After drugs and arms trafficking, the trafficking of human beings is the third most profitable enterprise for transnational organized criminal groups. It is a $32 billion industry–and like drugs and arms smuggling, combating the trafficking of human beings is something that no country can do on its own. International cooperation is critical.
Fortunately there are exists a number of international organizations that provide the platform for which countries can work together to take on this global scourge. At yesterday’s General Assembly meeting on the issue, United States Ambassador for Human Trafficking Mark Lagon spelled out how international institutions like the International Labor Organization (ILO), the International Organization on Migration (IOM), and the United Nations Office on Drugs and Crime (UNDOC) can harness their particular expertise to fight human trafficking.
Multilateral organizations are integral to assisting committed governments and civil society actors seeking to meet international standards for combating human trafficking. These organizations have a bird’s eye view of global anti-trafficking efforts and can identify promising practices that can be replicated and customized. I encourage entities such as UNODC , UNICEF, the ILO and IOM, for example, to focus on their core competencies while ensuring that their respective efforts on the ground are not at cross purposes with each other or with local efforts.
UNODC in its supporting role of the UN Trafficking in Persons Protocol, is uniquely positioned to help requesting governments craft strong anti-trafficking laws and, equally important, to implement those laws. UNICEF is best suited to work with governments and civil society to assist and protect child victims.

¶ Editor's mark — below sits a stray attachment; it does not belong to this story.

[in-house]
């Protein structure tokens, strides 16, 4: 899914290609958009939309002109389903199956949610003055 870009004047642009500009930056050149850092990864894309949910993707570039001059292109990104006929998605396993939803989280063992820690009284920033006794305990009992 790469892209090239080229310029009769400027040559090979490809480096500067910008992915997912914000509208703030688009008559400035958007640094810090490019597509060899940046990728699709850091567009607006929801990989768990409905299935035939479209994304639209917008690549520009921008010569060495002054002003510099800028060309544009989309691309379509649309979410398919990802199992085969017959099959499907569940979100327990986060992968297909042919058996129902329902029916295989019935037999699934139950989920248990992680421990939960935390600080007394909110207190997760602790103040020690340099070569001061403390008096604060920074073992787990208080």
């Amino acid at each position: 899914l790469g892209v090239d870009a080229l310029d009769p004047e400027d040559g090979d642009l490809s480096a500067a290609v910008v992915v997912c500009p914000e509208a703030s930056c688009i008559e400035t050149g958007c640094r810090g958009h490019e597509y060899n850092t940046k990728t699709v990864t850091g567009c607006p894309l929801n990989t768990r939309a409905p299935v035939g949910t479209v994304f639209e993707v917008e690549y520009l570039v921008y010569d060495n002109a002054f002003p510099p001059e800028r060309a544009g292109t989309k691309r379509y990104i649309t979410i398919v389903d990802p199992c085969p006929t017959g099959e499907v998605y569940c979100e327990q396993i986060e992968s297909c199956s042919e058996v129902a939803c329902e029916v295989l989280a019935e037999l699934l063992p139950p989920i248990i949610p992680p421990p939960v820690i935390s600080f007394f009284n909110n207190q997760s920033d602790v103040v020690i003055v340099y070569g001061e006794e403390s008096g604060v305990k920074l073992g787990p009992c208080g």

ILO’s expertise, as focal point for various international conventions on forced labor, lies in their ability to assist governments and businesses to address supply chain management.
IOM’s expertise is centered on migration. In addition to working with governments and civil society to provide safe and voluntary repatriation and reintegration of trafficked victims, IOM has a tremendous role to play in promoting orderly and humane migration, and facilitating dialogue between the “sender” and “recipient” countries to help prevent migrant laborers from becoming trafficked victims.
I would add Interpol to the list of international organizations that we should do more to support in their effort to fight human trafficking. The industry, after all is a run by transnational organized criminal groups. The best way to fight and arrest those criminals is through support local police work–which is precisely what Interpol was created to do.
There are also a number of excellent advocacy organizations around that help citizens around the world fight human trafficking and modern day slavery. The portal HumanTrafficking.org is a great way to learn how to get involved. Finally, the just-released 2008 State Department Trafficking in Persons Report (pdf) is the most reliable keeper of statistics on human trafficking, and global efforts (and global shortcomings) to fight this problem.